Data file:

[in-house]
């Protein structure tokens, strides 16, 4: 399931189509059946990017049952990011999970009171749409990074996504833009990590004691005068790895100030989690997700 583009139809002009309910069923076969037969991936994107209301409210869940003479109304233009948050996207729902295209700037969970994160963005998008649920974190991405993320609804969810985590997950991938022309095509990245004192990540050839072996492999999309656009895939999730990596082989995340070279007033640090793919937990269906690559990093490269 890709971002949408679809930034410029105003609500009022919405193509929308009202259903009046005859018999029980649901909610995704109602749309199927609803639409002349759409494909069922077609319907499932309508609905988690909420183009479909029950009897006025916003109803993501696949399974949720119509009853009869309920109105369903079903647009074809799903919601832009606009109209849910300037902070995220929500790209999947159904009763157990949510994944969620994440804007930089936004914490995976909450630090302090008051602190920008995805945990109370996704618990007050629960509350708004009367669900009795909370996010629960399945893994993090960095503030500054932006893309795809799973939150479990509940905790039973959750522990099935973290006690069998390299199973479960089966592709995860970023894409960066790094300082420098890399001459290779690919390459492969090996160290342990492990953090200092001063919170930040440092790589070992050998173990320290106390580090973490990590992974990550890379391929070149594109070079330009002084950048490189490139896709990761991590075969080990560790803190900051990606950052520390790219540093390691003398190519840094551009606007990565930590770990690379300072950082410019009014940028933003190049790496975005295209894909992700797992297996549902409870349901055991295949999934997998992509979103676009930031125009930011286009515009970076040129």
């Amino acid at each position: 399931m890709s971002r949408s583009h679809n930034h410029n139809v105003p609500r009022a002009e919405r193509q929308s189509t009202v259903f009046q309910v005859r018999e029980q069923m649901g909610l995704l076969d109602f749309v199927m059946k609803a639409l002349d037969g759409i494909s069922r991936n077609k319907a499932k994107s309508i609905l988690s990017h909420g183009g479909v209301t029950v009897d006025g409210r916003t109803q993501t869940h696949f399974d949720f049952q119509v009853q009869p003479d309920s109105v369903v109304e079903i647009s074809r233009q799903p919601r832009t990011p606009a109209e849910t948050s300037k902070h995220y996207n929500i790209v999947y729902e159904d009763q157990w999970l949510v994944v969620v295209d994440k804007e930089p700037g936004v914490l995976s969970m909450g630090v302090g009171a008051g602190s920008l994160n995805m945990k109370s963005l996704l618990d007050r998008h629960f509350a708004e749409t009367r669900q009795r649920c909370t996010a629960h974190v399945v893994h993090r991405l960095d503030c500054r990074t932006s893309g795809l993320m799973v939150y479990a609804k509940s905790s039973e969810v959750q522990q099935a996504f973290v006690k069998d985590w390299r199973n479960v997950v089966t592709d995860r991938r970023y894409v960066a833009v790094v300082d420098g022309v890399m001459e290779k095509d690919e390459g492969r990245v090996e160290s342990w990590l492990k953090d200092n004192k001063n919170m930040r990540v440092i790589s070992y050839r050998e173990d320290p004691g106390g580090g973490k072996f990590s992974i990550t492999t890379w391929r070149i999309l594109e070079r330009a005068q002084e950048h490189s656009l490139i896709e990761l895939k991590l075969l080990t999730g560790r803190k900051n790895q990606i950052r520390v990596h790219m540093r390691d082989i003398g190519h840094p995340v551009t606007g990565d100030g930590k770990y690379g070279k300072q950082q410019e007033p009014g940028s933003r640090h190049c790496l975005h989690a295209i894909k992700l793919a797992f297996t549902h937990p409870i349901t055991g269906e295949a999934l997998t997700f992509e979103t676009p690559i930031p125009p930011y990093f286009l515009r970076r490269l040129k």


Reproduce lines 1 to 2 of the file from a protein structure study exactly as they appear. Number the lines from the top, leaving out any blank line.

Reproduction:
[in-house]
């Protein structure tokens, strides 16, 4: 399931189509059946990017049952990011999970009171749409990074996504833009990590004691005068790895100030989690997700 583009139809002009309910069923076969037969991936994107209301409210869940003479109304233009948050996207729902295209700037969970994160963005998008649920974190991405993320609804969810985590997950991938022309095509990245004192990540050839072996492999999309656009895939999730990596082989995340070279007033640090793919937990269906690559990093490269 890709971002949408679809930034410029105003609500009022919405193509929308009202259903009046005859018999029980649901909610995704109602749309199927609803639409002349759409494909069922077609319907499932309508609905988690909420183009479909029950009897006025916003109803993501696949399974949720119509009853009869309920109105369903079903647009074809799903919601832009606009109209849910300037902070995220929500790209999947159904009763157990949510994944969620994440804007930089936004914490995976909450630090302090008051602190920008995805945990109370996704618990007050629960509350708004009367669900009795909370996010629960399945893994993090960095503030500054932006893309795809799973939150479990509940905790039973959750522990099935973290006690069998390299199973479960089966592709995860970023894409960066790094300082420098890399001459290779690919390459492969090996160290342990492990953090200092001063919170930040440092790589070992050998173990320290106390580090973490990590992974990550890379391929070149594109070079330009002084950048490189490139896709990761991590075969080990560790803190900051990606950052520390790219540093390691003398190519840094551009606007990565930590770990690379300072950082410019009014940028933003190049790496975005295209894909992700797992297996549902409870349901055991295949999934997998992509979103676009930031125009930011286009515009970076040129």